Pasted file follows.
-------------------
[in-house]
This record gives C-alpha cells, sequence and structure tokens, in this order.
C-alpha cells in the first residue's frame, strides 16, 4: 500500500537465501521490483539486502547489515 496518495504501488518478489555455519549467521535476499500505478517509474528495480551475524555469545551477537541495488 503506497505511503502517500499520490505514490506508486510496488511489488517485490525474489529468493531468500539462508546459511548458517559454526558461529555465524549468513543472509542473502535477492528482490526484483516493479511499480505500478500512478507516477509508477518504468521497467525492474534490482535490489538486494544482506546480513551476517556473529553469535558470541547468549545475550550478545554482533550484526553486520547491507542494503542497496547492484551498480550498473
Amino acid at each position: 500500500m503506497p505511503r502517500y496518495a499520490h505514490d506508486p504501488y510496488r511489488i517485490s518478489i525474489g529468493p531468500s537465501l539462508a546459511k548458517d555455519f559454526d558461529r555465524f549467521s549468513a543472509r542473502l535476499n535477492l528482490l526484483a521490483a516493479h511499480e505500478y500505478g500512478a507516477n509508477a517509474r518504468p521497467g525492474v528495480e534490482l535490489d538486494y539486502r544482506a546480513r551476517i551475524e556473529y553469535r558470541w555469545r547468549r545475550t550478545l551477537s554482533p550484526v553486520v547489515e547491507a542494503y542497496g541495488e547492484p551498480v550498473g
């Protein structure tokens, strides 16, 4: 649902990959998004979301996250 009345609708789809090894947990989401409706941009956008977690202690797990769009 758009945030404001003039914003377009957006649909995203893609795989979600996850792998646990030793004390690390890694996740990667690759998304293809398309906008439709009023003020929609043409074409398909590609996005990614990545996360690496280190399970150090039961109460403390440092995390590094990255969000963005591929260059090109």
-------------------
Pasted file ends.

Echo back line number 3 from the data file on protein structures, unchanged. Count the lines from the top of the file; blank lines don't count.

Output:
C-alpha cells in the first residue's frame, strides 16, 4: 500500500537465501521490483539486502547489515 496518495504501488518478489555455519549467521535476499500505478517509474528495480551475524555469545551477537541495488 503506497505511503502517500499520490505514490506508486510496488511489488517485490525474489529468493531468500539462508546459511548458517559454526558461529555465524549468513543472509542473502535477492528482490526484483516493479511499480505500478500512478507516477509508477518504468521497467525492474534490482535490489538486494544482506546480513551476517556473529553469535558470541547468549545475550550478545554482533550484526553486520547491507542494503542497496547492484551498480550498473